Irish History + Genealogy
Learn about the history of our nation
Irish revolutionary leader. Collins took part in the Easter Rising of 1916, and the later war of independence. Collins was killed during the Irish civil war when he was killed by members of the IRA who felt he had sold out on a deal with the British.
Michael Collins was an Irish revolutionary, soldier and politician who was a leading figure in the early-20th-century Irish struggle for independence. He was Chairman of the Provisional Government of the Irish Free State from January 1922 until his assassination in August 1922.
Éamon de Valera was a prominent statesman and political leader in 20th-century Ireland. His political career spanned over half a century, from 1917 to 1973; he served several terms as head of government and head of state. He also led the introduction of the Constitution of Ireland.
Eamon de Valera
(1882 – 1975)
Irish political leader. He was a key figure in the struggle for independence 1916-23. He opposed Michael Collins in the Irish civil war of 1922-23 but went on to form a new political party Fianna Fail, which sought to achieve power and reform through constitutional means. De Valera served as Taoiseach from 1937-48.
(387 – c.460)
The patron saint of Ireland. He was taken to Ireland from Wales as a slave, but escaped and became a noted Christian missionary. Later tales attributed miraculous powers to St Patrick. He is recognised as the first Primate of All Ireland.
Saint Patrick was a fifth-century Romano-British Christian missionary and bishop in Ireland. Known as the “Apostle of Ireland”, he is the primary patron saint of Ireland, the other patron saints being Brigit of Kildare and Columba.
Charles Stewart Parnell was an Irish nationalist politician who served from 1875 as Member of Parliament in the House of Commons of the United Kingdom of Great Britain and Ireland, and whose party held the balance of power in the House of Commons during the Home Rule debates of 1885–1890.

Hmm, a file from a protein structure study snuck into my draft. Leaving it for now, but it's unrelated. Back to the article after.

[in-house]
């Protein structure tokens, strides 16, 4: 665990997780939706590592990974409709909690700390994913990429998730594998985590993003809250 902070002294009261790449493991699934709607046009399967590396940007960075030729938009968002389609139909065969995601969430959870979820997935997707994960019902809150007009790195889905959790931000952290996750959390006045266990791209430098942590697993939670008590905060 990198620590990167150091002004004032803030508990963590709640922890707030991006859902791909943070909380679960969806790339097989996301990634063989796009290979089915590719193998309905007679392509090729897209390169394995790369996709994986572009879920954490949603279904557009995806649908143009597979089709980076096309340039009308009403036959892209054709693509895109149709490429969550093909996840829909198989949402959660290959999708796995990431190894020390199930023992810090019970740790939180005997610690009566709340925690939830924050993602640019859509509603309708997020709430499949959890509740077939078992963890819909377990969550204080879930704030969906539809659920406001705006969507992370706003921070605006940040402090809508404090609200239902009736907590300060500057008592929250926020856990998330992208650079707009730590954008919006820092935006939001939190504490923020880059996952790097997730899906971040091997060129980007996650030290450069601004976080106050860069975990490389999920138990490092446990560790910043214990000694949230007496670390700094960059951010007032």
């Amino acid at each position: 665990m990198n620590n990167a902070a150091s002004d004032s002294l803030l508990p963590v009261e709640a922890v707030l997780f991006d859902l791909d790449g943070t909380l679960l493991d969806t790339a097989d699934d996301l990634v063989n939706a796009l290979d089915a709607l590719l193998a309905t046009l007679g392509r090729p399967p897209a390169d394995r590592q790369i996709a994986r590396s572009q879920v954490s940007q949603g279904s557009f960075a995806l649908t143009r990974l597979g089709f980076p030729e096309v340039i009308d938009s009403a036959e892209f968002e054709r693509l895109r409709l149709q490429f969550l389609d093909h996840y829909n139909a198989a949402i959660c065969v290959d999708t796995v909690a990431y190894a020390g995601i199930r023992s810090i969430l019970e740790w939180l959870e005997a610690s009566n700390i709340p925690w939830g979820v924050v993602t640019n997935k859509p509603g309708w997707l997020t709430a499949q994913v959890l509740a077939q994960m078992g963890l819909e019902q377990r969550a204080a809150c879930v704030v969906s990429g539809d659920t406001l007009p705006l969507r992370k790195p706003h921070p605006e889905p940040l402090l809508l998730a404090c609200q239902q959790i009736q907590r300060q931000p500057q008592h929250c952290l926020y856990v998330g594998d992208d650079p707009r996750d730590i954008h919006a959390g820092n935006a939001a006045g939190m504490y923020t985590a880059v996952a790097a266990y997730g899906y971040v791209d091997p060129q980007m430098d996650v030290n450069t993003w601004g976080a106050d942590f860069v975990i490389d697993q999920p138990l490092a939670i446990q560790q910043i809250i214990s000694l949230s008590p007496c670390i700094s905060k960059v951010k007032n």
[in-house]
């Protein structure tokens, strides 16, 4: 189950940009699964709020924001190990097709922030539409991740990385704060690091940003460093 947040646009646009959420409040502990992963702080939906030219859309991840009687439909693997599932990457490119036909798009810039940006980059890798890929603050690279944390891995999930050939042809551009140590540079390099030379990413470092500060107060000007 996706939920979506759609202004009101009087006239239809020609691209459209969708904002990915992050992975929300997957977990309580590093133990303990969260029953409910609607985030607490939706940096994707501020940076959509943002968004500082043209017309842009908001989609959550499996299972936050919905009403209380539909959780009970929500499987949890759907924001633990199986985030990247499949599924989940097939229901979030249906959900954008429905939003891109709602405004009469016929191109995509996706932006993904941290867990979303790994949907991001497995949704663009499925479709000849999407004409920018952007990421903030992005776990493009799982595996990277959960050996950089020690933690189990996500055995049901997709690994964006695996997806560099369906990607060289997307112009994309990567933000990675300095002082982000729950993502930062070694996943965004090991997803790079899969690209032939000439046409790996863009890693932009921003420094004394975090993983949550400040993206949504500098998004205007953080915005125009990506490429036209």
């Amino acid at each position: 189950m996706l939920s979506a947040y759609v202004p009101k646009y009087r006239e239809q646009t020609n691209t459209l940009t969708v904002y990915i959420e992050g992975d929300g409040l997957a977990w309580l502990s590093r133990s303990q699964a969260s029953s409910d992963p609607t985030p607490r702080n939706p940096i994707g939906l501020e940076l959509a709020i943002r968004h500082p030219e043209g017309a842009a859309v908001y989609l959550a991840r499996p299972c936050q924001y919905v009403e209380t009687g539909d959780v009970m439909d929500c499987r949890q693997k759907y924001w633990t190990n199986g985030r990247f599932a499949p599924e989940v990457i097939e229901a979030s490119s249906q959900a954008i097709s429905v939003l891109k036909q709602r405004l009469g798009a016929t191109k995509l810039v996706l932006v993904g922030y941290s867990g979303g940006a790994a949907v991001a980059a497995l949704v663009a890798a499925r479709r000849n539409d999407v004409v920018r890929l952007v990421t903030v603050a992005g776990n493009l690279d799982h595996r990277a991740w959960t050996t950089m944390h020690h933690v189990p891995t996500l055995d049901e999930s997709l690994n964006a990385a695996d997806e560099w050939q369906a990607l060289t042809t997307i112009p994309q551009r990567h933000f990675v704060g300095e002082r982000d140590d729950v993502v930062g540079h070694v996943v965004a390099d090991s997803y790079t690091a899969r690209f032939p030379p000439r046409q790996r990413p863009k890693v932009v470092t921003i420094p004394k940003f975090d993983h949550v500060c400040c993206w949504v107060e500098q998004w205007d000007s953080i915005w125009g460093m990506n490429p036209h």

Charles Stewart Parnell
Irish landlord and leader of the Irish Nationalists. Parnell was influential in founding the Irish Nationalists and campaigning for Home Rule for Ireland. His leadership made Irish Home Rule one of the dominant political issues of the late 19th and early 20th Century.
Discover the most common irish surnames used globally
Murphy comes from the two Old Irish surnames, O’Murchadha and MacMurchadha, both meaning ‘sea warrior’. For reasons unknown, the Murphys of the 19th and 20th centuries chose not to re-adopt either the O’ or Mac prefixes. In 1992-97, about 70,900 Murphys were telephone subscribers in Ireland
The derivation of the name is not certain. It may have come from ceallach, meaning ‘strife’. In Irish, the name is written O’Ceallaigh. Originally only a surname, it became first a boy’s first name and, later, a girl’s name.
Internationally recognised as one of the great Irish surnames, O’Suileabhan, meaning ‘hawk-eyed’ or ‘one-eyed’, remains the most common name in counties Cork and Kerry. In 1992-97 there were approx 41,500 telephone subscribers of this name across the island of Ireland.
In Irish, O’Briain, meaning descendant of Brian (Boru), the name means ‘exalted one’ or ’eminence’. Its original homeland is Co Clare, but it is now scattered across Ireland. There were 29,400 telephone subscribers of this name in Ireland in 1990.
O’Broin, meaning raven, can be traced back to Bran, the son of an 11th-century king of Leinster. It remains one of the most common Irish surnames in Wicklow and neighbouring counties and in 2016 was the sixth most common surname.
What a difference 100 years can make! By the dawn of the 21st century, almost 60% of Reillys used the O’ prefix. The name comes from raghallaigh, possibly meaning ‘sociable tribe or group’. The origins of the Reillys lies in Breffny.
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